ADE soils show high and persistent microbial activity (Woods et al., 2009; Atkinson et al., 2010; Grossman et al., 2010) and high charge densities in their humic components - characterized by hydrogen deficient condensed aromatic structures, consisting of carboxylic groups linked to the aromatic core (Haumaier & Wolfgang, 1995; Kramer et al., 2004; Liang et al., 2006). The soil organic matter found in ADE has a pyrogenic character (black carbon) that probably came from the cooking and biomass carbonization done by the indigenous population that inhabited the area. Black carbon is a charcoal created by the carbonization of mainly lignocellulosic materials, which is resistant to thermal, chemical and photo-oxidation, and shows great recalcitrance (Novotny et al., 2009; Atkinson et al., 2010). Furthermore, the organic matter of the ADE has not only aromatic structures (pyrogenic carbon) but also carboxylic groups directly linked to them. This is a consequence of the partial oxidation of the peripheral aromatic units of the pyrogenic carbon residues that gives rise to acidic (carboxyl) substituents (Glaser et al., 2001; Kramer et al., 2004; Masiello, 2004; Novotny et al., 2007) and to relatively high total acidity values. These characteristics confer ADE with traits relevant to soil fertility and to sustainability.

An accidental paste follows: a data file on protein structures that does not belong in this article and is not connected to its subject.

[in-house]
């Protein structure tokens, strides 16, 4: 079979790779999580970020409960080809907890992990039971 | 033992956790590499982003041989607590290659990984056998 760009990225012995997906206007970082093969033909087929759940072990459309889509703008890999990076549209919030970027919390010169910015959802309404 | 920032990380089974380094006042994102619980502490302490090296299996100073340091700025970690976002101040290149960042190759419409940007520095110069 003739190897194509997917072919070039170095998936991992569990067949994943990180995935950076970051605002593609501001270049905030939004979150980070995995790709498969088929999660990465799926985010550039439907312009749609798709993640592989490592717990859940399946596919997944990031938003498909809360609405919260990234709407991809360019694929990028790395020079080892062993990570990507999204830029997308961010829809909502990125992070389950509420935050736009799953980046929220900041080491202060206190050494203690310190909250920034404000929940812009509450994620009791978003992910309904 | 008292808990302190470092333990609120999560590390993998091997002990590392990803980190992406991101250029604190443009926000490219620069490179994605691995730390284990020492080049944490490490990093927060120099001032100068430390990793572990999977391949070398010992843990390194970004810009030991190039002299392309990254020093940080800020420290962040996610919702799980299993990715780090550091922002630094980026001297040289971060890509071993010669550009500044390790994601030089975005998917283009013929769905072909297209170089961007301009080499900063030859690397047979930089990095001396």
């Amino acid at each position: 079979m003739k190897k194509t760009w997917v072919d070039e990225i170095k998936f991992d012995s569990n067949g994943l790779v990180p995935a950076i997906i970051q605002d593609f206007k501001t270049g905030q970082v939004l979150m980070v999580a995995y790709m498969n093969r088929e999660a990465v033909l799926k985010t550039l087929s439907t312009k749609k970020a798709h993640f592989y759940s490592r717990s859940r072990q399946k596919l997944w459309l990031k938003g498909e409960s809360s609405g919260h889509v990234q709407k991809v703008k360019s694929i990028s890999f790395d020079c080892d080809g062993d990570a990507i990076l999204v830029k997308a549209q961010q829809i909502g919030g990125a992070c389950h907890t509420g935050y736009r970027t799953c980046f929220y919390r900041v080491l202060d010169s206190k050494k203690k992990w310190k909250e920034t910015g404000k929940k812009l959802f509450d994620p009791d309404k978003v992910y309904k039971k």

Based on detailed investigations of the organic matter from ADE, an efficient model of organic material has been proposed (Novotny et al., 2007). This model involves a compound of polycondensed aromatic structures with carboxylic functionality. Pyrogenic carbon results from the partial combustion of biomass in an oxygen-deficient environment (Bridgwater et al., 1999; Atkinson et al., 2010). It has condensed aromatic groups that guarantee its recalcitrance in the environment (half-life ranging from centuries to millennia) and provide a suitable material for carbon sequestration.

Biochar is the charcoal (pyrogenic carbon) obtained from pyrolysis of biomass and produced for soil application in order to sequester C and improve soil fertility (Atkinson et al., 2010). In soils, biochar interaction with the environment can form new compounds with carboxyl groups directly connected to the charcoal recalcitrant aromatic structures, contributing to the soil cation-exchange capacity. Despite the fact that this final compound can improve soil chemical, physical and biological properties, it may take a long time to be naturally formed in soils. Moreover, it is important to evaluate the risks that the use of biochar as a soil amendment can represent to the environment.